Randolph v. The State of Nevada, Ex Rel, Nevada Department of Corrections et al, No. 3:2013cv00148 - Document 42 (D. Nev. 2013)

Court Description: ORDER granting in its entirety with prejudice Embarq Payphone Services Inc's 5 Motion to Dismiss; denying 25 Joinder to 5 Motion to Dismiss; denying 39 Objections re 37 and 38 Orders. Signed by Chief Judge Robert C. Jones on 10/29/2013. (Copies have been distributed pursuant to the NEF - KR)
Download PDF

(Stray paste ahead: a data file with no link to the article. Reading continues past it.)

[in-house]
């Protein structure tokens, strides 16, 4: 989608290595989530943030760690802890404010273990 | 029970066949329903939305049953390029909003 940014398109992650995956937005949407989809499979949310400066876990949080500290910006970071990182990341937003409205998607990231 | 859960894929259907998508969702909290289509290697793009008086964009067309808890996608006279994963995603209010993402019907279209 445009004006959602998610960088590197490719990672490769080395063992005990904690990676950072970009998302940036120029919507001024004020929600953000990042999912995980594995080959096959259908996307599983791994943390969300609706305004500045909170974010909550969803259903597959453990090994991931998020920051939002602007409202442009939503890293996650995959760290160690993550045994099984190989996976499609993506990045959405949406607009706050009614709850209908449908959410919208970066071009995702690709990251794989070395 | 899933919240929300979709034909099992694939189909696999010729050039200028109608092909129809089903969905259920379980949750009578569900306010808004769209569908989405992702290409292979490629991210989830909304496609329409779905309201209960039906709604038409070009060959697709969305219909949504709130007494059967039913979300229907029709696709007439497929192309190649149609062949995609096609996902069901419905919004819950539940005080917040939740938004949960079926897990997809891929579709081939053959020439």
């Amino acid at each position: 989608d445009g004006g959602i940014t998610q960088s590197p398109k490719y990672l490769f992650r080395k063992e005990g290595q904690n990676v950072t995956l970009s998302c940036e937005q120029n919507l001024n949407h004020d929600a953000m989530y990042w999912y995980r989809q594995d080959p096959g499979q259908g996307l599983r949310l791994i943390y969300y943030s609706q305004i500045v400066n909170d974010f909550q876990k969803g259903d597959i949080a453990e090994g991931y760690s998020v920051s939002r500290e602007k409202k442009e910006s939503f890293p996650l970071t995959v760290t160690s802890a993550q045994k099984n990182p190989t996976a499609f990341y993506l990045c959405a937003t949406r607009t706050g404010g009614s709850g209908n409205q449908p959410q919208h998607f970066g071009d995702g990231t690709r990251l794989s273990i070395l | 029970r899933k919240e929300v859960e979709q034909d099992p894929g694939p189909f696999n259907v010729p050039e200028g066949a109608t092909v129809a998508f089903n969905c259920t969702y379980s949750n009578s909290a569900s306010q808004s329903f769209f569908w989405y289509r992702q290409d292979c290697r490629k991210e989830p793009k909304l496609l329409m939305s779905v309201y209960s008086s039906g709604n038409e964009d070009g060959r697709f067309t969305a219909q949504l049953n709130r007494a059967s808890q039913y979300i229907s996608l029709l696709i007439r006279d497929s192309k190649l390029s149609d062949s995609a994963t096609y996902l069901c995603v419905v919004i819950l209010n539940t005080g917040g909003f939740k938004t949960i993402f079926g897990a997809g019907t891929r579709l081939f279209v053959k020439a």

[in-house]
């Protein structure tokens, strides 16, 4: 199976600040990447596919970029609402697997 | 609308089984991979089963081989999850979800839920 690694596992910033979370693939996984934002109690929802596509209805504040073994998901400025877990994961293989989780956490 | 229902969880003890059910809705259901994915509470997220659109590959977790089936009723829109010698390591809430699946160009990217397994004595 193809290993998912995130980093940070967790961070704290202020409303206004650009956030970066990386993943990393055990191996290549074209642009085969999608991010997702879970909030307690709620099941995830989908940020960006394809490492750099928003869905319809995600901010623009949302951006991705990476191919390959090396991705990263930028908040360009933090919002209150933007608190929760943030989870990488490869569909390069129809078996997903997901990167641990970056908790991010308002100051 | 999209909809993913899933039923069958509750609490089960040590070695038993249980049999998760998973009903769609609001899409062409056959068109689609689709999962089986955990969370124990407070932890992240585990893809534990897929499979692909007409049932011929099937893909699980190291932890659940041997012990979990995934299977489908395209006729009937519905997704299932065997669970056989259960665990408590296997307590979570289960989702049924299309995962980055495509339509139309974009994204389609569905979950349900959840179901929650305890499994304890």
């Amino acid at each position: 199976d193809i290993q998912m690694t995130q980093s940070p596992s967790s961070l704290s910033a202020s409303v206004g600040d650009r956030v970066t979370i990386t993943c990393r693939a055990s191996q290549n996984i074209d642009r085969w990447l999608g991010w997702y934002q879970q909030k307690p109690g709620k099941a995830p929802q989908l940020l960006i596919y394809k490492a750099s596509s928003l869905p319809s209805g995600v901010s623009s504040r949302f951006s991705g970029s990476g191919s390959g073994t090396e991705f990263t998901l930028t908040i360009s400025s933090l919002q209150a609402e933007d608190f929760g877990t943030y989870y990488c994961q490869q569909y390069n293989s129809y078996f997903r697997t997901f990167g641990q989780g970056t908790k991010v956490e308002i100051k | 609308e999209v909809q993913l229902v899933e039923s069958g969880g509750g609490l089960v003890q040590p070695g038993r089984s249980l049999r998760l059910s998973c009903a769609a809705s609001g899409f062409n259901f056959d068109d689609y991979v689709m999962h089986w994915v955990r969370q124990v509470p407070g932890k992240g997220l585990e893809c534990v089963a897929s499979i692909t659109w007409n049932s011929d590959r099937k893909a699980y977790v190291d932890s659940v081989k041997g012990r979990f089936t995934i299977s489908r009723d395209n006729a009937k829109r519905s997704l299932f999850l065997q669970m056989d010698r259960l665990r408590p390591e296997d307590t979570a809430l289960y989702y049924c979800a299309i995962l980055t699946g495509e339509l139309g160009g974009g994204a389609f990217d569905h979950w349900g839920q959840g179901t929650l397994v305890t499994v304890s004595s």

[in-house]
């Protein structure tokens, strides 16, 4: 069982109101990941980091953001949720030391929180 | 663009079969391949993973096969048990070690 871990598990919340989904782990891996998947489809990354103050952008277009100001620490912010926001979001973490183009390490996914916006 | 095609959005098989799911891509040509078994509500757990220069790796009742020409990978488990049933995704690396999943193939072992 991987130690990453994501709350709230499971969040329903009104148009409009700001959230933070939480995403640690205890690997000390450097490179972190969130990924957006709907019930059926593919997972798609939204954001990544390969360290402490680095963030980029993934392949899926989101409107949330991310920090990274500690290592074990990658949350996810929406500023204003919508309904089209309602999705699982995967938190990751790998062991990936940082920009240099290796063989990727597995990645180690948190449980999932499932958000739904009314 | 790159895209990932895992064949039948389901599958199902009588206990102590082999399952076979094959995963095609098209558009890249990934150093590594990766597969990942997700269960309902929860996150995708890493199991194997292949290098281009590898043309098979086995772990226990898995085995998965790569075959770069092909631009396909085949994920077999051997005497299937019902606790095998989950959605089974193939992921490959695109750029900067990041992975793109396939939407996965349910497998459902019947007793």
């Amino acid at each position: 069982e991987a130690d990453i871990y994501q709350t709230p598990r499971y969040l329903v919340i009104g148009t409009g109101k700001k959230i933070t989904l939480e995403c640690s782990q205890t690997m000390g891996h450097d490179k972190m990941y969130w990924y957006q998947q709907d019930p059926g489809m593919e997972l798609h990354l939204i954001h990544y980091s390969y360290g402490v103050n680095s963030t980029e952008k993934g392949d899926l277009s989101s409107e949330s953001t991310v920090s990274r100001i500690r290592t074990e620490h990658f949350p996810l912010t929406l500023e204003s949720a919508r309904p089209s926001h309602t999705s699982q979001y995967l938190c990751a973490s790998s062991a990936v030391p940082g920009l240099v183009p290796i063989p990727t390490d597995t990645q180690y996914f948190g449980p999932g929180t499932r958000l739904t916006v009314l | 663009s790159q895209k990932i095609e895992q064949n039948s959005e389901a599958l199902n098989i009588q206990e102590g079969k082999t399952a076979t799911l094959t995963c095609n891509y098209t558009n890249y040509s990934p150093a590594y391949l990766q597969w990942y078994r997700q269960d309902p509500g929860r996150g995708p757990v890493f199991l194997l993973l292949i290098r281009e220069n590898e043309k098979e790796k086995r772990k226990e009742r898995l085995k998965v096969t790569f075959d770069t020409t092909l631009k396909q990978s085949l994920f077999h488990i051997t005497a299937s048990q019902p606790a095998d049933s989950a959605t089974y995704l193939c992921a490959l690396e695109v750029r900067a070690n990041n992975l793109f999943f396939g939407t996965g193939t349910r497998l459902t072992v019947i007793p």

Randolph v. The State of Nevada, Ex Rel, Nevada Department of Corrections et al Doc. 42 1 2 3 4 5 6 UNITED STATES DISTRICT COURT 7 DISTRICT OF NEVADA 8 9 10 11 12 13 14 15 16 17 18 19 20 CHARLES RANDOLPH, ) ) Plaintiff, ) ) v. ) ) THE STATE OF NEVADA, EX REL., ) NEVADA DEPARTMENT OF ) CORRECTIONS; JAMES “GREG” COX, ) E.K. MCDANIEL, RENEE BAKER, PAM ) DEL PORTO, individuals sued in their ) individual capacities; CENTURY LINK ) SALES SOLUTIONS, INC., EMBARQ ) COMMUNICATIONS, INC., corporations ) doing business in the State of Nevada, ) ) Defendants. ) ) ___________________________________ ) 3:13-cv-148-RCJ-WGC ORDER Currently before the Court are a Motion to Dismiss (#5), a Joinder to a Motion to Dismiss (#25), and Plaintiff’s Objections to Non-Dispositive Order of Magistrate (#39). BACKGROUND 21 In March 2013, Defendants Century Link Solutions, Inc. and Embarq Communications, 22 Inc. filed a notice of removal based on federal question jurisdiction. (Pet. for Removal (#1) at 23 1-2). In April 2013, Defendants filed an errata to the petition for removal and attached Plaintiff 24 Charles Randolph’s complaint which had been filed in the Seventh Judicial District in White 25 Pine County, Nevada. (Compl. (#7) at 7-27). In the complaint, Plaintiff, pro se, sued the State 26 of Nevada, on relation of the Nevada Department of Corrections (“NDOC”); James “Greg” Cox, 27 director of NDOC; E.K. McDaniel, the warden of the Ely State Prison (“ESP”); Renee Baker, 28 associate warden of programs and acting warden of ESP; Pam Del Porto, inspector general of NDOC; Century Link Sales Solutions, Inc.; and Embarq Communications, Inc. (collectively Dockets.Justia.com 1 “Defendants”). (Id. at 7-9). Plaintiff was a prisoner incarcerated within the NDOC. (Id. at 8). 2 The complaint alleged the following. (Id. at 10). Over the course of three months, 3 Plaintiff’s confidential telephone conversations between himself (a death row inmate) and his 4 attorney, James Colin, Esq., were “repeatedly, surreptitiously, and intentionally monitored and 5 recorded” without a court order or their consent. (Id.). Defendants continued to record their 6 telephone calls after Plaintiff and his attorney notified prison officials. (Id. at 10-11). Plaintiff 7 believed that Embarq Communications, Inc. and Century Sales Solutions, Inc. were the 8 telephone contractors for NDOC pursuant to the provisions in the Nevada Revised Statutes. 9 (Id. at 12). Pursuant to NRS § 209.419, the NDOC director shall adopt regulations providing 10 for an alternate method of communication for those communications by offenders which are 11 confidential. (Id. at 12). A communication made by an offender is confidential if it is made to 12 an attorney who has been admitted to practice law in any State. (Id.). NDOC Administrative 13 Regulation 718 states that department staff are responsible to know and comply with this 14 regulation. (Id.). The regulation also states that telephone calls, except those approved 15 between an inmate and his attorney, must be monitored and/or recorded. (Id. at 13). 16 The complaint alleged the following. (Id.). As far back as March 2008, Plaintiff provided 17 Defendants State of Nevada ex rel. NDOC, Baker, Cox, Del Porto, and McDaniel (collectively 18 “NDOC Defendants”) with an “Allowed Calling List Request” form which listed James A. Colin, 19 Esq., Plaintiff’s attorney, who was admitted to practice law in Nevada, his work phone number, 20 (702) 521-6316, as the individual and phone number Plaintiff intended to receive confidential 21 communications from. (Id.). This form was maintained in Plaintiff’s Institutional File, or I-File, 22 and was available to Defendants upon their request. (Id.). Between March 2008 and April 1, 23 2011, Plaintiff entered the phone number (702) 521-6316 into Century Link’s and Embarq’s 24 legal database telephonically and was approved. (Id.). Plaintiff reasonably believed his legal 25 communications were private and did not consent to any future monitoring, recording or 26 interception, eavesdropping, wiretapping, or listening to Plaintiff’s telephone calls to Mr. Colin. 27 (Id. at 14). 28 The complaint alleged the following. (Id.). “On April 2, 2011, while engaged in legal 2 1 communication with Mr. Colin, Mr. Colin and Plaintiff were abruptly notified by Defendant 2 Century Link’s and Embarq’s computer-voice operating system, ‘this call is being recorded.’”1 3 (Id.). “Immediately upon hearing such” message, Mr. Colin and Plaintiff were “both shocked, 4 frustrated, in disbelief, and chilled by this message, and Plaintiff was obstructed and prevented 5 from further discussing significant and important appellate issues, strategies, and legal matters 6 that were awaiting briefing to the Nevada Supreme Court, and Mr. Colin did need Plaintiff’s 7 consent and consideration to further proceed.” (Id.). 8 The complaint alleged the following. (Id.). On April 14, 2011, Plaintiff submitted an 9 “Inmate Request Form” to Baker advising her that his calls to his attorney were being 10 improperly recorded and requested that she take appropriate action to discontinue that 11 recording. (Id.). Plaintiff did not receive any response. (Id. at 15). He submitted an 12 emergency grievance which was denied. (Id.). 13 The complaint alleged the following. (Id.). Between April 2, 2011 and April 19, 2011, 14 Plaintiff made two additional telephone calls to Mr. Colin which NDOC Defendants “requested 15 or procured be intercepted and recorded” and which Century Link and Embarq “actually 16 intercepted and recorded.” (Id.). On April 14, 2011, because his calls were still being 17 recorded, Plaintiff initiated NDOC’s Inmate Grievance Procedure to complain that his 18 conversations with Mr. Colin were being recorded and requested that it be stopped. (Id.). 19 During that process, prison officials candidly admitted that “any ‘attorney who did not respond’ 20 to a message by NDOC officials would have their telephone calls from inmates ‘recorded.’” 21 (Id.). The recordings were in direct contradiction of NRS § 209.419(4)(d). (Id.). 22 The complaint alleged the following. (Id.). On April 19, 2011, Mr. Colin contacted 23 McDaniel directly via letter and stated, “For approximately the last month, when my client calls 24 me, before we are allowed to speak, a message is played stating our telephone conversation 25 is being recorded and said recording will be reviewed by prison authorities. This is improper, 26 27 28 1 This allegation is located in Paragraph 23 of the complaint. 3 1 and I respectfully request this untenable situation be promptly corrected.”2 (Id. at 16). 2 McDaniel took no action in response to the letter and allowed the recording to continue. (Id. 3 at 17). Later that day, but prior to McDaniel receiving Mr. Colin’s letter, Plaintiff’s institutional 4 caseworker, Harry Peltzer, showed Plaintiff an email which indicated that Del Porto had 5 authorized the recording of Plaintiff’s attorney calls. (Id.). Neither Plaintiff nor his attorney had 6 received prior written notice that legal calls were being intercepted as a result of a new policy 7 of an alleged clean-up of NDOC’s legal database. (Id.). 8 The complaint alleged the following. (Id.). On May 11, 2011, as a result of Defendants’ 9 recordings, Mr. Colin was forced to seek redress from the Nevada Supreme Court to extend 10 Plaintiff’s briefing schedule in his habeas corpus case. (Id. at 18). Mr. Colin informed the 11 Nevada Supreme Court that all meaningful communication had been improperly prevented by 12 ESP officials as a result of recording the calls. (Id.). The Nevada Supreme Court granted the 13 motion for an extension of time. (Id.). On May 19, 2011, Baker mailed Mr. Colin a letter 14 acknowledging receipt of his April 19, 2011 letter. (Id. at 18-19). Baker’s letter stated that “a 15 message had been allegedly left on Mr. Colin’s cell phone asking him ‘to return [ESP’s] call 16 to advise if you wished to continue to receive privileged calls.’” (Id. at 19). Baker knew that 17 Plaintiff’s calls to Mr. Colin were privileged by the fact that she asked whether Mr. Colin wanted 18 to continue his privileged communications. 19 recordings had been corrected and placed three additional calls to Mr. Colin between May 24, 20 2011 and May 28, 2011. (Id.). However, at the request of NDOC Defendants, Century Link 21 and Embarq recorded those calls. (Id.). In response to Baker’s letter, Mr. Colin responded 22 on June 8, 2011, and complained about the recording of calls and explained that he had never 23 received such a message, never intentionally failed to return a call, and to that day was 24 unaware of whom he was supposed to call or their phone number. (Id.). On June 10, 2011, 25 Baker acknowedged receipt of Mr. Colin’s letter. (Id.). Baker stated that NDOC officials had 26 previously verified Mr. Colin’s attorney bar number and verified that (702) 521-6316 was his (Id.). Plaintiff believed that the improper 27 28 2 This allegation is located in Paragraph 34 of the complaint. 4 1 cell phone number, but noted that she needed to “get a positive confirmation before [his] 2 number [could] be changed back to DNR (do not record) privileged status.” (Id. at 20). 3 The complaint alleged five causes of action. (Id. at 21-25). In the first cause of action, 4 Plaintiff alleged deprivation of his First Amendment right to free speech, pursuant to 42 U.S.C. 5 § 1983 against McDaniel, Baker, Cox, and Del Porto. (Id. at 21). In the second cause of 6 action, Plaintiff alleged deprivation of his Fourth Amendment rights, pursuant to 42 U.S.C. 7 § 1983, against McDaniel, Baker, and Cox. (Id. at 22). 8 In the third cause of action, Plaintiff alleged violation of Title III of the Omnibus Crime 9 Control and Safe Street Act of 1968, 18 U.S.C. § 2520, against McDaniel, Baker, Cox, Del 10 Porto, Century Sales Solutions, Inc., and Embarq Communications, Inc. (Id. at 23). Plaintiff 11 alleged that Defendants, individually or collectively, were not acting in good faith, in an 12 investigative capacity, and did not have court authority to intercept his communications. (Id. 13 at 24). Plaintiff sought statutory damages of $10,000 against each defendant, person, or 14 corporation pursuant to 18 U.S.C. § 2520(a), (c)(2)(B). (Id.). 15 In the fourth cause of action, Plaintiff alleged a state tort of negligent 16 supervision/training pursuant to NRS §§ 41.031(2), 41.0322, 41.130, and 209.243 against 17 State of Nevada ex. rel. NDOC. (Id.). In the fifth cause of action, Plaintiff alleged a state tort 18 violation of Article I, Section 18 of the Nevada Constitution pursuant to NRS §§ 41.031(2), 19 41.0322, 41.130, and 209.243 against State of Nevada ex. rel. NDOC. (Id. at 25). 20 In July 2013, the magistrate judge granted Plaintiff’s unopposed motion to substitute 21 Defendant Embarq Payphone Services, Inc. as the defendant in place of Defendants Century 22 Link Sales Solutions, Inc. and Embarq Communications, Inc. (Minutes of the Court (#33) at 2). 23 The magistrate judge dismissed Century Link Sales Solutions, Inc. and Embarq 24 Communications, Inc. from this lawsuit. (Id.). The same attorney who represented Century 25 Link Sales Solutions, Inc. and Embarq Communications, Inc. represents Embarq Payphone 26 Services, Inc. (See Proposed Discovery Plan (#34) at 1). The pending motions now follow. 27 28 /// 5 1 LEGAL STANDARD 2 When considering a Rule 12(b)(6) motion to dismiss for failure to state a claim, the 3 court must accept as true all factual allegations in the complaint as well as all reasonable 4 inferences that may be drawn from such allegations. LSO, Ltd. v. Stroh, 205 F.3d 1146, 1150 5 n.2 (9th Cir. 2000). Such allegations must be construed in the light most favorable to the 6 nonmoving party. Shwarz v. United States, 234 F.3d 428, 435 (9th Cir. 2000). In general, the 7 court should only look to the contents of the complaint during its review of a Rule 12(b)(6) 8 motion to dismiss. However, the court may consider documents attached to the complaint or 9 referred to in the complaint whose authenticity no party questions. Id.; see Durning v. First 10 Boston Corp., 815 F.2d 1265, 1267 (9th Cir. 1987). 11 The analysis and purpose of a Rule 12(b)(6) motion to dismiss for failure to state a 12 claim is to test the legal sufficiency of a complaint. Navarro v. Block, 250 F.3d 729, 732 (9th 13 Cir. 2001). The issue is not whether a plaintiff will ultimately prevail but whether the claimant 14 is entitled to offer evidence to support the claims. Gilligan v. Jamco Dev. Corp., 108 F.3d 246, 15 249 (9th Cir. 1997) (quotations omitted). To avoid a Rule 12(b)(6) dismissal, a complaint does 16 not need detailed factual allegations; rather, it must plead “enough facts to state a claim to 17 relief that is plausible on its face.” Clemens v. Daimler Chrysler Corp., 534 F.3d 1017, 1022 18 (9th Cir. 2008) (quoting Bell Atlantic Corp. v. Twombly, 550 U.S. 544, 555, 127 S.Ct. 1955, 19 1964, 167 L.Ed.2d 929 (2007)); Ashcroft v. Iqbal, 556 U.S. 662, 678, 129 S.Ct. 1937, 1949, 20 173 L.Ed.2d 868 (2009) (stating that a “claim has facial plausibility when the plaintiff pleads 21 factual content that allows the court to draw the reasonable inference that the defendant is 22 liable for the misconduct alleged”). Even though a complaint does not need “detailed factual 23 allegations” to pass muster under 12(b)(6) consideration, the factual allegations “must be 24 enough to raise a right to relief above the speculative level . . . on the assumption that all the 25 allegations in the complaint are true (even if doubtful in fact).” Twombly, 550 U.S. at 555, 127 26 S.Ct. at 1965. “A pleading that offers ‘labels and conclusions’ or ‘a formulaic recitation of the 27 elements of a cause of action will not do.” Iqbal, 556 U.S. at 678, 129 S.Ct. at 1949. “Nor 28 does a complaint suffice if it tenders ‘naked assertion[s]’ devoid of ‘further factual 6 1 enhancements.’” Id. (quoting Twombly, 550 U.S. at 557, 127 S.Ct. at 1966). 2 If the court grants a motion to dismiss a complaint, it must then decide whether to grant 3 leave to amend. The court should “freely give” leave to amend when there is no “undue delay, 4 bad faith or dilatory motive on the part of the movant . . . undue prejudice to the opposing party 5 by virtue of allowance of the amendment, [or] futility of amendment.” Fed. R. Civ. P. 15(a)(2); 6 Foman v. Davis, 371 U.S. 178, 182, 83 S.Ct. 227, 230, 9 L.Ed.2d 222 (1962). Generally, 7 leave to amend is only denied when it is clear that the deficiencies of the complaint cannot be 8 cured by amendment. See DeSoto v. Yellow Freight Sys., Inc., 957 F.2d 655, 658 (9th Cir. 9 1992). DISCUSSION 10 11 I. Motion to Dismiss (#5)3 12 Defendant Embarq Payphone Services, Inc. (“Embarq”)4 files a motion to dismiss the 13 third, and only, cause of action against it. (Mot. to Dismiss (#5) at 1). Embarq argues that 14 Plaintiff’s complaint establishes the defense of consent under the Federal Wiretap Act. (Id. 15 at 1-2). Embarq argues that consent, a defense to the Federal Wiretap Act, may be expressed 16 or implied from the circumstances. (Id. at 4). Embarq asserts that it is generally accepted that 17 a prisoner who places a call from an institutional phone with knowledge that the call is subject 18 to recording has impliedly consented to the recording. (Id. at 5). Embarq contends that a 19 prisoner who proceeds to talk after hearing a message stating that the call is subject to 20 recording has impliedly consented to being recorded. (Id.). Embarq argues that Plaintiff 21 consented to the recordings because Plaintiff’s complaint states that before he and his 22 attorney were allowed to speak a message was played stating that their telephone 23 conversation was being recorded and would be reviewed by prison authorities. (Id. at 6). 24 3 25 NDOC Defendants file a joinder to the motion to dismiss. (Joinder (#25) at 1). 4 26 27 28 This motion to dismiss was originally filed by Century Link Solutions, Inc. and Embarq Communications, Inc. (See Mot. to Dismiss (#5) at 1). Because the parties agree that the proper defendant is Embarq Payphone Services, Inc. and Embarq Payphone Services, Inc. is represented by the same attorney who filed the original motion to dismiss, the Court will review the motion to dismiss as if it were filed by Embarq Payphone Services, Inc. (See id. at 3 n.1). 7 1 In response, Plaintiff, pro se, argues that in Paragraph 23 of his complaint he alleged 2 that the recorded message was given only after he and his attorney had engaged in 3 conversation. (Opp’n to Mot. to Dismiss (#14) at 3). Plaintiff asserts that Mr. Colin’s letter only 4 references one month of calls that played the recorded message but that his complaint alleges 5 that at least three months of calls were recorded. (Id. at 4-5). 6 In reply, Embarq argues that Mr. Colin’s letter described in Paragraph 34 of the 7 complaint covers the time period described in Paragraph 23 of the complaint and, thus, 8 demonstrates consent. (Reply to Mot. to Dismiss (#20) at 3). 9 Title III of the Omnibus Crime Control and Safe Streets Act of 1968 applies to the prison 10 system. United States v. Van Poyck, 77 F.3d 285, 291 (9th Cir. 1996). Pursuant to Title III, 11 any person who “intentionally intercepts, endeavors to intercept, or procures any other person 12 to intercept or endeavor to intercept, any wire, oral, or electronic communication” shall be 13 punished “[e]xcept as otherwise specifically provided.” 18 U.S.C. § 2511(1)(a). Under the law 14 enforcement exception of Title III, “oral communications may be intercepted by investigative 15 and law enforcement officers acting in the ordinary course of their duties.” Van Poyck, 77 F.3d 16 at 291; see 18 U.S.C. § 2510(5)(a)(ii) (excluding from the definition of “electronic, mechanical, 17 or other device” “any telephone or telegraph instrument, equipment or facility, or any 18 component thereof . . . being used . . . by an investigative or law enforcement officer in the 19 ordinary course of his duties”). The Ninth Circuit has held that a prison is a law enforcement 20 agency. See Van Poyck, 77 F.3d at 292. Title III further recognizes that an “interception 21 under this chapter may be conducted in whole or in part by Government personnel, or by an 22 individual operating under a contract with the Government, acting under the supervision of an 23 investigative or law enforcement officer authorized to conduct the interception.” 18 U.S.C. 24 § 2518(5). 25 In this case, the Court grants Embarq’s motion to dismiss but denies NDOC’s joinder 26 to the motion to dismiss. With respect to Embarq, the Court notes that Embarq is a private 27 company that has a contract with NDOC to record all inmate telephone calls, other than 28 approved calls between an inmate and his attorney, made on ESP’s telephone system. (See 8 1 Compl. (#7) at 9, 11-13). The Court notes that Embarq only records telephone calls that 2 NDOC Defendants tell it to record. (See id. at 13, 16, 19-20). Plaintiff alleges in his complaint 3 that Embarq recorded calls at the request of NDOC Defendants. (See id. at 19). The Court 4 finds that Embarq, acting under a government contract, was acting in the ordinary course of 5 its duties when it recorded Plaintiff’s telephone calls at the direction of NDOC Defendants. As 6 such, the Court finds that the law enforcement exception applies to Embarq and grants 7 Embarq’s motion to dismiss (#5) with prejudice. 8 On the other hand, the Court denies NDOC Defendants’ joinder to the motion to 9 dismiss. The complaint alleges that NDOC Defendants directed Embarq to record despite 10 knowing that Plaintiff was attempting to legally communicate with his attorney. This allegation 11 is bolstered by the subsequent allegation that Mr. Colins had to seek a briefing extension from 12 the Nevada Supreme Court because of these recordings. (See Compl. (#7) at 18). The Court 13 finds that these allegations state a cause of action for a violation under Title III of the Omnibus 14 Crime Control and Safe Streets Act of 1968 against NDOC Defendants. 15 II. Plaintiff’s Objections to Non-Dispositive Order of Magistrate (#39) 16 Plaintiff files an objection to the magistrate judge’s entry of a discovery plan and 17 scheduling order proposed by Embarq. (Objections (#39) at 1-2). Plaintiff objects to the 18 scheduling order because it imposes discovery obligations upon a pro se prisoner which 19 contradicts Federal Rule of Civil Procedure 26. (Id. at 2). Specifically, Plaintiff argues that the 20 order requires him to comply with the initial disclosures provision although the FRCP provides 21 him with an exemption. (Id. at 3). Plaintiff also notes that it is unclear whether the order only 22 applies to Embarq or the NDOC Defendants as well. (Id. at 5). 23 In response, Embarq asserts that the order does not require Plaintiff to engage in initial 24 disclosures or a planning conference. (Resp. to Objections (#40) at 2). Embarq states that 25 the order merely recites facts why the parties have not conferred and agrees that Plaintiff is 26 exempt from both initial disclosures and a planning conference. (Id.). Embarq believes that 27 the scheduling order applies to all the parties in the case. (Id. at 3). 28 On July 15, 2013, Embarq filed a Proposed Discovery Plan and Scheduling Order. 9 1 (Proposed Discovery Plan (#34) at 1). The proposed plan stated, “To date, the parties have 2 not conferred pursuant to Fed. R. Civ. P. 26(f), because Plaintiff is incarcerated, representing 3 himself and has not contacted the undersigned to schedule a meeting.” (Id. at 3). The 4 proposed plan does not require Plaintiff to engage in initial disclosures. (See id. at 1-4). The 5 magistrate judge entered Embarq’s proposed scheduling order on August 14, 2013. 6 (Scheduling Order (#37)). 7 Federal Rule of Civil Procedure 26 provides that initial disclosures are exempt in “an 8 action brought without an attorney by a person in the custody of the United States, a state, or 9 a state subdivision.” Fed. R. Civ. P. 26(a)(1)(B)(iv). A proceeding that is exempt from initial 10 disclosure is also exempt from a Rule 26(f) conference. Fed. R. Civ. P. 26(f)(1). 11 The Court finds that the Scheduling Order does not require Plaintiff to engage in initial 12 disclosures or a planning conference like he argues. As such, Plaintiff’s objections to the 13 scheduling order (#39) are denied. The Court further finds that the Scheduling Order applies 14 to all parties in this case. CONCLUSION 15 16 For the foregoing reasons, IT IS ORDERED that Embarq Payphone Services, Inc.’s 17 Motion to Dismiss (#5) is GRANTED in its entirety with prejudice. Embarq Payphone Services, 18 Inc. is no longer a party in this case. 19 IT IS FURTHER ORDERED that Defendants State of Nevada ex rel. Nevada 20 Department of Corrections, Renee Baker, James “Greg” Cox, Pam Del Porto, and E.K. 21 McDaniel’s Joinder to the Motion to Dismiss (#25) is DENIED. 22 23 24 25 IT IS FURTHER ORDERED that Plaintiff’s Objections to Non-Dispositive Order of Magistrate (#39) is DENIED. Dated: This 29th day of October, 2013. DATED: This _____ day of October, 2013. 26 27 _________________________________ United States District Judge 28 10